• Heading towards the Equinox – The Secrets of Stonehenge

    Posted on September 14, 2014 by in Ancient Astrology




    Stonehenge_(sun)We are all tilted, most of the time, one way or the other: emotional or rational, happy or sad, feminine or masculine, indulging the past or preparing for the future.

    The moments when we are neutral – at the perfect balance point where we are not going anywhere, but are just HERE – are rare.

    And so is our Earth, the huge home that gives us cover.

    Earth is tilted to one side.

    Earth’s 365 days-long journey around the Sun make it tilt again, in another way, as its rout around the Sun is elliptic and not circular. On its path around the Sun Earth is half of the year on its journey to one extreme of the ellipse – and the other half on its way to the second extreme, a bit like a grand pendulum, especially if you look at it two-dimensionally.

    But on its journey, for rare seconds, Earth becomes neutral, just before it will drift again to the opposite extreme, in its never-ending elliptic rout around the sun. This is the time when the “pendulum” or “the swing” is in the middle, lowest, point.

    For Earth the perfect point of balance occurs twice a year – on the Equinoxes of March 20 and September 23. This is the time when Earth would be at the exact middle between the two ellipse’s poles, and from Earth it would seem at these days that the Sun appears exactly above the Equator.


    Although it seems to us that the Sun always rises at the East and sets in the West, the more observant would see that the sun has a “journey” of its own in the skies. This is of course not the Sun’s journey, but how Earth’s rotation around the Sun makes the Sun look from here.

    During that journey for half a year, from March 21th to September 22nd, the sun “travels” a bit to the North, and that makes the North hemisphere have more day-light and enables it to get hotter. From September 23rd to March 20st the Sun would seem as if it travels more and more to the South every day, allowing the southern hemisphere to have its share of spring and summer.

    The earth’s “swing” from summer to winter isfrom light to dark, from the rule of the logical, masculine, golden Sun to the rule of the feminine, intuitive, silvery Moon.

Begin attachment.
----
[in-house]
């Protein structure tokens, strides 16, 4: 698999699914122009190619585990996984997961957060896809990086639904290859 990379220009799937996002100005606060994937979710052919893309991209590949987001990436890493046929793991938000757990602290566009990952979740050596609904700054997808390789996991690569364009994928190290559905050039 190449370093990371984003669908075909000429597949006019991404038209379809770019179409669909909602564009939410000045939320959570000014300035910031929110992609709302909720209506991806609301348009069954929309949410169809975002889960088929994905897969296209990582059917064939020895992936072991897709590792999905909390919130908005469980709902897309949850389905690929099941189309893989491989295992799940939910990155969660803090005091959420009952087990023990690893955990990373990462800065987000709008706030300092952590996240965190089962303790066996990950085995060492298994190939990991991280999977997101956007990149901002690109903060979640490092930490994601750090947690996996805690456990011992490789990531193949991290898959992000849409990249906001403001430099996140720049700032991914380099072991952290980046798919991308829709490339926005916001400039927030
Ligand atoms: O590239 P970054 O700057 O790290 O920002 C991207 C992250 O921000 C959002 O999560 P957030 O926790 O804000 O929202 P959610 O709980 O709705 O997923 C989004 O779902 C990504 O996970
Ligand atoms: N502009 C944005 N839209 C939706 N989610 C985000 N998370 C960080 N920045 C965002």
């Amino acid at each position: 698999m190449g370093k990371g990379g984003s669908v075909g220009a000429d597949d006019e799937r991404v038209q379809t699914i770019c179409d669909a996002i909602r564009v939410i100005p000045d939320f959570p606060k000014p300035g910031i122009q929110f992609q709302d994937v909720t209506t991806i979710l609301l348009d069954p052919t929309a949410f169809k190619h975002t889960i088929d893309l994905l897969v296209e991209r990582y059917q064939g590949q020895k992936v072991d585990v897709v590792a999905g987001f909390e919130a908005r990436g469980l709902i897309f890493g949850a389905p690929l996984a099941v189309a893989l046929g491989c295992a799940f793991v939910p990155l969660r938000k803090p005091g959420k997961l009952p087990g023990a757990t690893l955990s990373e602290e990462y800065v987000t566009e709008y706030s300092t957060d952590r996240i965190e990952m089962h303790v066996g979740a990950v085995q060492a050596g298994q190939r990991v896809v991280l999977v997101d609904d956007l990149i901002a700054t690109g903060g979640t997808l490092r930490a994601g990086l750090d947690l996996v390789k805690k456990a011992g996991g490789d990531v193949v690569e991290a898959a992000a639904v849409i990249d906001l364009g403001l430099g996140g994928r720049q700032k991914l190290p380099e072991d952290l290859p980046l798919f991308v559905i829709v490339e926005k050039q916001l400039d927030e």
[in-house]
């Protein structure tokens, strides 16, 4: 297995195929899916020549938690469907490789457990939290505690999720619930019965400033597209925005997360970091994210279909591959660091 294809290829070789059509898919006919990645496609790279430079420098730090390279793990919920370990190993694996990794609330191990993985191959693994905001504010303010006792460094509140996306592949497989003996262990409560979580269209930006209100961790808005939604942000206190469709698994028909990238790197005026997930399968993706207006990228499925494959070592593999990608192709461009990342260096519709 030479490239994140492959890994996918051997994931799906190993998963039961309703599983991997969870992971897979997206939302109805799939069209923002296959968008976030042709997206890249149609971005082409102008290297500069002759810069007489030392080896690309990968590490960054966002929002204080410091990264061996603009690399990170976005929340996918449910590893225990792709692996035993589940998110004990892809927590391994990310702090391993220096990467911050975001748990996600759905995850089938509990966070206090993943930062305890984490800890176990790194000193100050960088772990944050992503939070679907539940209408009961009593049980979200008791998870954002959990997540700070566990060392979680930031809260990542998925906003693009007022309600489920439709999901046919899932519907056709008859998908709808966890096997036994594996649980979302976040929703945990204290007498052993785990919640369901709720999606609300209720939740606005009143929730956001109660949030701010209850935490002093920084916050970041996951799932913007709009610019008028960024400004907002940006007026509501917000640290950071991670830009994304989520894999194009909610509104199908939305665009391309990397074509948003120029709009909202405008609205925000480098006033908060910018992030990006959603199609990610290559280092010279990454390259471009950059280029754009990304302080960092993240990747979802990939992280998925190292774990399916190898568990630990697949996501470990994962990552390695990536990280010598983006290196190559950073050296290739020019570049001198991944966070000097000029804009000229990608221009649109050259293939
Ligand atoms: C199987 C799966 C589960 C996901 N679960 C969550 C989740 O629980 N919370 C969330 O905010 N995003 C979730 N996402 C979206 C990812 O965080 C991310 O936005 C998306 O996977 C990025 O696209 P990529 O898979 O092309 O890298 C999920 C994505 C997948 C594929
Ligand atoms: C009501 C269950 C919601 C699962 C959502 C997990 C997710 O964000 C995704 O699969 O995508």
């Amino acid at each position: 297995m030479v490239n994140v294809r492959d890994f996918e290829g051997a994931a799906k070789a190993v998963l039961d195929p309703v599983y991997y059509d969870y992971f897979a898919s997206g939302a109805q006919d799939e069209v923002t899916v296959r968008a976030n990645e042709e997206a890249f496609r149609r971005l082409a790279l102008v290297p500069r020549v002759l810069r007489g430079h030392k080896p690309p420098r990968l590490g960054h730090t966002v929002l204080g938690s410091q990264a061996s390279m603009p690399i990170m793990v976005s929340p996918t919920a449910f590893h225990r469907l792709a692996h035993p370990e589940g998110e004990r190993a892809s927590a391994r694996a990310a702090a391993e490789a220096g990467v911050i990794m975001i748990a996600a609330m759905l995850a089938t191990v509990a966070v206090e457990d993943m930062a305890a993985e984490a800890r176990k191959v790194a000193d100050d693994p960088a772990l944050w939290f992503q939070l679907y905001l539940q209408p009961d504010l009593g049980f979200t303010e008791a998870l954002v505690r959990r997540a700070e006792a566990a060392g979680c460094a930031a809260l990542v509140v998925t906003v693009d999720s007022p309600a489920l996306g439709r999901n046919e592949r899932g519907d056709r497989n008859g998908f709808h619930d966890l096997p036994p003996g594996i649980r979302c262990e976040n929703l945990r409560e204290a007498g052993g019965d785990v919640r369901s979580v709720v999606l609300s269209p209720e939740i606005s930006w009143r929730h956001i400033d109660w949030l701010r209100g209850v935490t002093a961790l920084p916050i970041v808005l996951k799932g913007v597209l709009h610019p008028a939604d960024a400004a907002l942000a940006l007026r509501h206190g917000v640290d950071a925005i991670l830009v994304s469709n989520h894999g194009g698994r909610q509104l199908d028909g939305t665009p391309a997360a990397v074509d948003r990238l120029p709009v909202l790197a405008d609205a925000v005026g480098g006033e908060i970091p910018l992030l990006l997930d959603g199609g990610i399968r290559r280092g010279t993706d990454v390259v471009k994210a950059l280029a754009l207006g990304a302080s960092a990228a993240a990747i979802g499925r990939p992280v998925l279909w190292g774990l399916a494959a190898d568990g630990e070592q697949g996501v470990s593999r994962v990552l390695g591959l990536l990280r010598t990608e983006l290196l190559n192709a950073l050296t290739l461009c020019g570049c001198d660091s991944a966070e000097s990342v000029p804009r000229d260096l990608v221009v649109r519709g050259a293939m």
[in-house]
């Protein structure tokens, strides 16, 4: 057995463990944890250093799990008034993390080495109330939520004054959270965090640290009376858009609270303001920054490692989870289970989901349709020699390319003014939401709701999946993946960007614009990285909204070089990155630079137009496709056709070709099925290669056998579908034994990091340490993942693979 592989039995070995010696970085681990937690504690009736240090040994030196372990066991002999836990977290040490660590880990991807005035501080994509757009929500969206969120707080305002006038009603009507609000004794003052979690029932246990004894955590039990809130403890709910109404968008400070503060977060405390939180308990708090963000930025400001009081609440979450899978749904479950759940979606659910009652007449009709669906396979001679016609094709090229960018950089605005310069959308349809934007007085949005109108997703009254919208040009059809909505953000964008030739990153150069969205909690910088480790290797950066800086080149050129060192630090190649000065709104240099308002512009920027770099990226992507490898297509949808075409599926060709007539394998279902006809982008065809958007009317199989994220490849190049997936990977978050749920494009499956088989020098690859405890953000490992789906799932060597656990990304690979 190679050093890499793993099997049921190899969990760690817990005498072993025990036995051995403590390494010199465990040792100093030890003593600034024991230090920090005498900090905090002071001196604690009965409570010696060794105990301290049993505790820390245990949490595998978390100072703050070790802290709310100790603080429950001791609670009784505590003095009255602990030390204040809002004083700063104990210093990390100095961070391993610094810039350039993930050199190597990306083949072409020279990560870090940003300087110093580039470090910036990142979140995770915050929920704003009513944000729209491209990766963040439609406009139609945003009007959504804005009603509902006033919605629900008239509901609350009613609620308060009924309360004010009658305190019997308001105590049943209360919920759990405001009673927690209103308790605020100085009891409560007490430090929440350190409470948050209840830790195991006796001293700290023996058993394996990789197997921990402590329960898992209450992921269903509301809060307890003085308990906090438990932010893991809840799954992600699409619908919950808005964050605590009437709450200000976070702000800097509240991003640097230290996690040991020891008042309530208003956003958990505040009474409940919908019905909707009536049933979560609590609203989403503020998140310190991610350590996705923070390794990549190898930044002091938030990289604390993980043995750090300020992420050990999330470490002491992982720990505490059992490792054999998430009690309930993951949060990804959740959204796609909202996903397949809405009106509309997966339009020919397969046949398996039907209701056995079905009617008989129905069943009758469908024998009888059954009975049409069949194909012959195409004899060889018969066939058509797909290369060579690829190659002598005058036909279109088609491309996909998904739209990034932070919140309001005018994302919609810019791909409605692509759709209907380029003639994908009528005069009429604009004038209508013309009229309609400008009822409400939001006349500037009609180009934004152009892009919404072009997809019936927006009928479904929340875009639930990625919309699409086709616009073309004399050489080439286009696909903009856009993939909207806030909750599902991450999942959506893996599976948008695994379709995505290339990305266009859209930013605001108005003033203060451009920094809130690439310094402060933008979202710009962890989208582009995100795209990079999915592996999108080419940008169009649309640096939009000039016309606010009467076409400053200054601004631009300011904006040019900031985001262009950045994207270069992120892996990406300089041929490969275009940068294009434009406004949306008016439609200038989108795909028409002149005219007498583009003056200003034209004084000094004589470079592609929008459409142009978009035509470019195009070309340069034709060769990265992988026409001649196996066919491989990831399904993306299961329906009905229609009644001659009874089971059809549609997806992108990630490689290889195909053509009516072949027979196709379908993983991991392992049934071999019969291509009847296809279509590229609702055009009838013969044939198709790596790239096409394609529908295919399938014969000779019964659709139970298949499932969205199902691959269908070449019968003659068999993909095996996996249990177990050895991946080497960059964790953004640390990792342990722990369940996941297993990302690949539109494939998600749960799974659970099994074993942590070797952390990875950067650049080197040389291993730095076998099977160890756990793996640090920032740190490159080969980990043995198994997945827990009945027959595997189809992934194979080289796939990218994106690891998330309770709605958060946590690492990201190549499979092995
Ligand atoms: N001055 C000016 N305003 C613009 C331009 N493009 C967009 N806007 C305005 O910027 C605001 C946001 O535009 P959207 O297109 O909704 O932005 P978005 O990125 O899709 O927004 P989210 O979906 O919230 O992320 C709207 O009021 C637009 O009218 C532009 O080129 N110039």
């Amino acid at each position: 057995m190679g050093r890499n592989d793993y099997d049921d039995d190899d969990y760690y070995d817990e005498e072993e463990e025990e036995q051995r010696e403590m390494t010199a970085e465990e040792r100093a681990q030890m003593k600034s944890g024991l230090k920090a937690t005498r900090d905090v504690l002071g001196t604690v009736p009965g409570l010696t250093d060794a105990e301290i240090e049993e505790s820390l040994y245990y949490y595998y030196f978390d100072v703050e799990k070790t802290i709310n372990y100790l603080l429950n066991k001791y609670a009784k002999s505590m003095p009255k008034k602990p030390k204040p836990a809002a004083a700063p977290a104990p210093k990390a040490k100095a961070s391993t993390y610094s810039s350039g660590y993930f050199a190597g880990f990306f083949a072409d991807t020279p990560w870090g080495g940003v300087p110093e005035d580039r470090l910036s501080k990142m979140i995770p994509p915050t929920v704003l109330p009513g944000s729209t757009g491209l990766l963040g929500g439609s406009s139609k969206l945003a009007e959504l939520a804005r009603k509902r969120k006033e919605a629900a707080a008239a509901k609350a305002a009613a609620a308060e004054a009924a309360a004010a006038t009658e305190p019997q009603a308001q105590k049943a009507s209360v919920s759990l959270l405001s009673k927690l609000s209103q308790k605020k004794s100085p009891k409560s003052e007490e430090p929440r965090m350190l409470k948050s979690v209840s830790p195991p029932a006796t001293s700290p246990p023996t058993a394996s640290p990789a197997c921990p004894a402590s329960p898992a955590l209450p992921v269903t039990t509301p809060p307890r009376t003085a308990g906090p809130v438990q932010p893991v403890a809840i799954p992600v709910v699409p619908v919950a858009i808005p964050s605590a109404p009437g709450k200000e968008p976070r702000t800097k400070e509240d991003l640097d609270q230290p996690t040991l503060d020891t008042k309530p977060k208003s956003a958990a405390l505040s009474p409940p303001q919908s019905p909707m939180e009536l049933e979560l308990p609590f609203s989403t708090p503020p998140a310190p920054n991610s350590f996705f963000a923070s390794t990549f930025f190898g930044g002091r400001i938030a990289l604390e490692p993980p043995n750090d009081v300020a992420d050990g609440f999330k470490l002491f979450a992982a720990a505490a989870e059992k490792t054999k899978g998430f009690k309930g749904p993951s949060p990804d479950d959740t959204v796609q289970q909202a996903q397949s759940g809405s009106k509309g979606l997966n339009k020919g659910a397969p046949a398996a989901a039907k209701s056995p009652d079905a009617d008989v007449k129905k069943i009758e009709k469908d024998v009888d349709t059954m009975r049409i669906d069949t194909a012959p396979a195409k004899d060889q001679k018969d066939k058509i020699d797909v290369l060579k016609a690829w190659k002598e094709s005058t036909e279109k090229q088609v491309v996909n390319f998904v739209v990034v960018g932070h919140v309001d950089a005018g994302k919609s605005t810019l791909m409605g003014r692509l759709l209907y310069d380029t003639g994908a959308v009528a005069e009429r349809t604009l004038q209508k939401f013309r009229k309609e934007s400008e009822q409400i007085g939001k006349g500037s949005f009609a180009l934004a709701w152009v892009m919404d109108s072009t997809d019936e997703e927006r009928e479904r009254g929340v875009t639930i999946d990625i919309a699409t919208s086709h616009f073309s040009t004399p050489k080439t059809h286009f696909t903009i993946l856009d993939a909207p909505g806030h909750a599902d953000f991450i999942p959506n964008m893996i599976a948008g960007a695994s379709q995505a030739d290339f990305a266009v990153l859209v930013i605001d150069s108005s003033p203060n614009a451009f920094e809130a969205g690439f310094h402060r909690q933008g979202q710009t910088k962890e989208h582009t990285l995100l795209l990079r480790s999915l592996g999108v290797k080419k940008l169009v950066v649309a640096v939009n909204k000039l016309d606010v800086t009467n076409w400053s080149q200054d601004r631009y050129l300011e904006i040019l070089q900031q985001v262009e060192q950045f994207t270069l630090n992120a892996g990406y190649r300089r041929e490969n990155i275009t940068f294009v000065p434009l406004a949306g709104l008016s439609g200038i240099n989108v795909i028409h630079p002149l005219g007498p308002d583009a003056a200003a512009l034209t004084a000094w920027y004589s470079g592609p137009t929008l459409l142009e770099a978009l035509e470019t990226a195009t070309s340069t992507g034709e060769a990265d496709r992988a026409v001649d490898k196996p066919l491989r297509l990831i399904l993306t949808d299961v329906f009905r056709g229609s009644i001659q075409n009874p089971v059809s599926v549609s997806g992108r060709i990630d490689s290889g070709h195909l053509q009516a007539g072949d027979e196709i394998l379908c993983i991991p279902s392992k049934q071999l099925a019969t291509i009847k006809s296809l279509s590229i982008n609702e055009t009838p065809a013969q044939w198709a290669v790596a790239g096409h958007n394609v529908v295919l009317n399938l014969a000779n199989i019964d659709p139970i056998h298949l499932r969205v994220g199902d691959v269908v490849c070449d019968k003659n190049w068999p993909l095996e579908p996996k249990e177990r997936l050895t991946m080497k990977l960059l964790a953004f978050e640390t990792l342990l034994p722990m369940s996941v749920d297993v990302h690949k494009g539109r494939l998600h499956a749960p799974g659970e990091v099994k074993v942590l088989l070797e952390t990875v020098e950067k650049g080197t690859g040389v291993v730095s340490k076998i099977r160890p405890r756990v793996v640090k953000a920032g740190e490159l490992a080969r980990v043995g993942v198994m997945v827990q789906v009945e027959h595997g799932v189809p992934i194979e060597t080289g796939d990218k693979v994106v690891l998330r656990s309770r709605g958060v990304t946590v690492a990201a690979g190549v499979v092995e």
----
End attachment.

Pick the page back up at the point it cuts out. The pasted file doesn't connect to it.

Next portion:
The never-ending drift between two polarities will always make an un-satisfied movement between two points, but the meeting point of the two creates a third place, which lies in no polarity and can hold the contradiction. This is the place of communication between worlds and the point from which we can see, feel and for a second be in touch with the whole that includes the two polarities. But then we are not under the control of the dualic reality anymore, as we advance to the third, triangular, reality. This reality enables to see things at they are, while being balanced, holding the two contradictions as two facets of a broader, higher reality.

    The ancient Celts believed this special and rare time between extremes, between polarities, the rare point of neutrality – to be a very special time which is actually a gate-way between two worlds, and a place for the two worlds to meet: the tangible and the metaphysical, the earthly and spiritual.

    They gave major importance to doorpost as representing a passage from one place to another; they gave importance to twilight and dawn and above all – to the Equinoxes.

    The ancient natural cultures of Europe, as well as other ancients natural cultures world-wide talked about 4 gate-ways during the year that occur due to Earth’s rotation around the Sun.

    The 4 turning-points of Earth’s journey around the Sun (the Equinoxes and Soltices) mark the beginning of each of the 4 seasons, and for the ancient Celts these were 4 sacred dates when the Druids – their priests – held special ceremonies.

    The Druids worked with the powers of nature. For them the summer solstice marked the point where the golden-masculine influence of the male was at its peak, the winter solstice celebrated the silver-feminine power and the two equinoxes were the gateways between worlds.

    In order to precise the timings of these special natural occurrences the Druids created a natural year-long calendar, from which one could track the movement of the sun in the skies.

    Stonehenge was built in a way that by standing in the middle of its stone-circle one could see the exact point of dawning . The place of the sun rising according to the huge stones will slowly shift north-east and then south-east during the year.

    The megalithic shrine that was built 5000 or 6000 years before our time in what is today south England was facing the perfect east for its building time, with an altar marking the place the sun will rise twice a year, in each equinox. There were also marks for where the sun should rise and set during the winter and summer solstices.


    In this drawing from the 18th century one can see how Stonehenge worked as a sun-clock, with the sun rising at the middle gate during the Equinoxes and reaching the other two gates, to the left and to the right from the main one, during the winter and summer solstices.

    The Celts had the natural wisdom in them to be aware of nature and the gateways it offers for human kind, but later on as time advanced the true understanding of these gateways were lost. Never the less some of our modern holidays are celebrated till this day on these special times without even knowing their special meaning: Easter and Passover around the spring Equinox (in the north); Christmas and Hanukkah on the winter solstice, and more.

    Stonehenge, although remarkable, was not the only Neolithic “clock” as ancient circles of stone are known in other places in Europe as well as in Africa, Turkey, Israel and the Middle East.


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